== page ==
Applying the Care Delivery Value Chain: HIV/AIDS Care in Resource Poor Settings

by Joseph Rhatigan, Sachin Jain, Joia S. Mukherjee & Michael E. Porter

Overview — The prevention and treatment of a complex disease such as HIV/AIDS in resource‐poor settings presents enormous challenges. Many of the social and economic factors that make populations living in these settings vulnerable to HIV/AIDS such as poverty, malnutrition, and political instability conspire to create barriers to effective care delivery. Understanding how interventions are related to each other and how local socioeconomic factors influence them is critical to effective program design. The Care Delivery Value Chain (CDVC) looks at care as an overall system, not as a series of discrete interventions, and describes the activities required to deliver care, illustrating their sequence and organization. Government agencies, philanthropic organizations, and non‐governmental organizations can use the framework to improve HIV/AIDS care delivery. Key concepts include:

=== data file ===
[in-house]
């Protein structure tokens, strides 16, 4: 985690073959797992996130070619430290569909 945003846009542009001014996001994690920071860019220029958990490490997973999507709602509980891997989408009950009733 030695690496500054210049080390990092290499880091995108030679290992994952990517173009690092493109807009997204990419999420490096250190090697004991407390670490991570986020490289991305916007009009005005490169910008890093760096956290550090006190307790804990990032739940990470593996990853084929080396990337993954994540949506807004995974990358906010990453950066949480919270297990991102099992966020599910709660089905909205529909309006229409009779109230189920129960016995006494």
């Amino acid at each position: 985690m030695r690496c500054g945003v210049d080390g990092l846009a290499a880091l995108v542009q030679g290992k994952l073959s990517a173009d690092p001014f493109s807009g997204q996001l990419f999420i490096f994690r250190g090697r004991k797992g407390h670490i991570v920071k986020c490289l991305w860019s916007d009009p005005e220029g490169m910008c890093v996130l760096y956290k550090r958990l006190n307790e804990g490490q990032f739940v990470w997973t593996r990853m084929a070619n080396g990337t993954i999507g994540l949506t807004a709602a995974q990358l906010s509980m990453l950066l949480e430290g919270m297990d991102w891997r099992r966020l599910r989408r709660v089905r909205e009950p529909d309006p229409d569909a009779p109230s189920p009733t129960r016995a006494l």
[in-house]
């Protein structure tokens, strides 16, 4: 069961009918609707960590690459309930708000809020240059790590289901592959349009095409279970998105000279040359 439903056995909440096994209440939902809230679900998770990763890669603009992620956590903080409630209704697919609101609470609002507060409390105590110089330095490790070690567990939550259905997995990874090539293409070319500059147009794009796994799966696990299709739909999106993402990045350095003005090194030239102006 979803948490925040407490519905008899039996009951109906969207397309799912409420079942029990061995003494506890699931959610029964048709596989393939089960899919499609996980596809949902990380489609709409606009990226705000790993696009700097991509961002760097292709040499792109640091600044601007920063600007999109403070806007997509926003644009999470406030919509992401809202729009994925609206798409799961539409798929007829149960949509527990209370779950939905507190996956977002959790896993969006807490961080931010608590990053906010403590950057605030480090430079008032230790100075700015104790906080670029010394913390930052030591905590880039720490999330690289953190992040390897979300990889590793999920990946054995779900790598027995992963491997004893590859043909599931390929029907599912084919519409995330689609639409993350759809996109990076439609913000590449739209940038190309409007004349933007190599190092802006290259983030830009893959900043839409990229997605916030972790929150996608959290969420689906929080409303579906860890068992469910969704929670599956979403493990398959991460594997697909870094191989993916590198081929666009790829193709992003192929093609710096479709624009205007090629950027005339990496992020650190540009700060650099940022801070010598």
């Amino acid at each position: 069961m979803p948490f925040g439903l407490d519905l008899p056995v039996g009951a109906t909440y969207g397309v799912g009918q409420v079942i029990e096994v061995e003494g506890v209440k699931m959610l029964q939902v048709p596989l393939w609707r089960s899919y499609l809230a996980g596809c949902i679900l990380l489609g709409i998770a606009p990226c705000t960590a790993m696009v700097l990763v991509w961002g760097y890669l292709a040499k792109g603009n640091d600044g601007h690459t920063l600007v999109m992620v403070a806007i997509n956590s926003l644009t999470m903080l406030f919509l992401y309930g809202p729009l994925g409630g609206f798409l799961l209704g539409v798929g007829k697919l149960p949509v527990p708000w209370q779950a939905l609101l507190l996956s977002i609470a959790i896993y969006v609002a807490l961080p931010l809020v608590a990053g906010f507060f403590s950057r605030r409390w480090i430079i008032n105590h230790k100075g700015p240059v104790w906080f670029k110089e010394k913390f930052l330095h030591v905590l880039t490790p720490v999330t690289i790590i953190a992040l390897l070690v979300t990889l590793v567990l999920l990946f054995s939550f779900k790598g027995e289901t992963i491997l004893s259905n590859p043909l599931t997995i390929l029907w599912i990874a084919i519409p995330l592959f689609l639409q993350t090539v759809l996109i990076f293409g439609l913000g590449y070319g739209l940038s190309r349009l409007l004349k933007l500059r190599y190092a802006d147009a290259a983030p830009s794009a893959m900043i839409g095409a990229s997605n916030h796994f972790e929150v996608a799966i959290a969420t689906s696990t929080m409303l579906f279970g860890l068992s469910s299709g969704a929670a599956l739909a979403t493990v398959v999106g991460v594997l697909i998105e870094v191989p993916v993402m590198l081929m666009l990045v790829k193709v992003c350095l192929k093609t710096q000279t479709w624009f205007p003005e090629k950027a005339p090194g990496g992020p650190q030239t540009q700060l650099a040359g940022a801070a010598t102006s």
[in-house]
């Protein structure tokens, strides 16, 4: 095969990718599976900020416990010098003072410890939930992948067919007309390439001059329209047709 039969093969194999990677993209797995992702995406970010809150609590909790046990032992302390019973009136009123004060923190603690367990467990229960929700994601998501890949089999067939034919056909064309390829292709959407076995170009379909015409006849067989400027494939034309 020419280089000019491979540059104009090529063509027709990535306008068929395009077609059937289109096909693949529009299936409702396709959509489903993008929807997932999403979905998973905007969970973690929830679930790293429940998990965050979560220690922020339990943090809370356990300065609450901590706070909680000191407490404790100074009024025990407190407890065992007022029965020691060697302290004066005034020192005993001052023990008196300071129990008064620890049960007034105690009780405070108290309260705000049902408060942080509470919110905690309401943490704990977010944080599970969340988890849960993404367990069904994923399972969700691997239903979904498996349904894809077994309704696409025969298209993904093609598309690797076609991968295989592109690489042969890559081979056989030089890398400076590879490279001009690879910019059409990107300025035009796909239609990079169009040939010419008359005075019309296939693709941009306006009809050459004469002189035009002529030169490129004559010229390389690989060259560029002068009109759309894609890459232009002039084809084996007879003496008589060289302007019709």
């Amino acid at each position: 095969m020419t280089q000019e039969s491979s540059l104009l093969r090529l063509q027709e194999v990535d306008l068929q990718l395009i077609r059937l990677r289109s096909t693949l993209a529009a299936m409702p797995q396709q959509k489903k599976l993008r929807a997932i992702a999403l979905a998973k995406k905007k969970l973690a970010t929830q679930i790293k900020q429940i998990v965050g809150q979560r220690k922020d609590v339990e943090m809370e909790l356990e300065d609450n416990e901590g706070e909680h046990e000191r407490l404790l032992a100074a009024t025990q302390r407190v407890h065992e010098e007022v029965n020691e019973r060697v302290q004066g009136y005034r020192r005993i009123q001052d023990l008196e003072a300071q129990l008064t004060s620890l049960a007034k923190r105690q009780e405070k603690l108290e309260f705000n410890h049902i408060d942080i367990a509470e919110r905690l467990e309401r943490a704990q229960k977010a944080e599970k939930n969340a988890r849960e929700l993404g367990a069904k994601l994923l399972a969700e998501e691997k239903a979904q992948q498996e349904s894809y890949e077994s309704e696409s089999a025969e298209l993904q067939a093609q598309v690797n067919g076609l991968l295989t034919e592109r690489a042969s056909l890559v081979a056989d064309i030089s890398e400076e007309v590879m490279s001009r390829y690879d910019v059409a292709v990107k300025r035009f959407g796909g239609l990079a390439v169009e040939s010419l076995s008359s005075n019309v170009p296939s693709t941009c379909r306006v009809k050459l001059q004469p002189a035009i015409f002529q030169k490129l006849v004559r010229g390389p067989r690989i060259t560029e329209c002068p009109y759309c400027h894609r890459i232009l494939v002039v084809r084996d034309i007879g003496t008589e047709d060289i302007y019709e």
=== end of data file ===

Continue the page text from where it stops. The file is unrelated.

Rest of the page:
• The CDVC framework allows one to outline and analyze the process of care delivery for a medical condition and provide maximize value for patients.
  • The CDVC framework can map the activities associated with HIV/AIDS care delivery in resource-poor settings to illuminate effective linkage and coordination.
  • The CDVC framework allows synthesis of knowledge about the overall system of care delivery and provides a common language for improving it.

Author Abstract

The care delivery value chain is a framework that can help conceptualize the organization and structure of care delivery for medical conditions. We apply this framework to HIV/AIDS care in resource-limited settings. Several conclusions arise that can help inform the design of care delivery platforms for HIV/AIDS.

Paper Information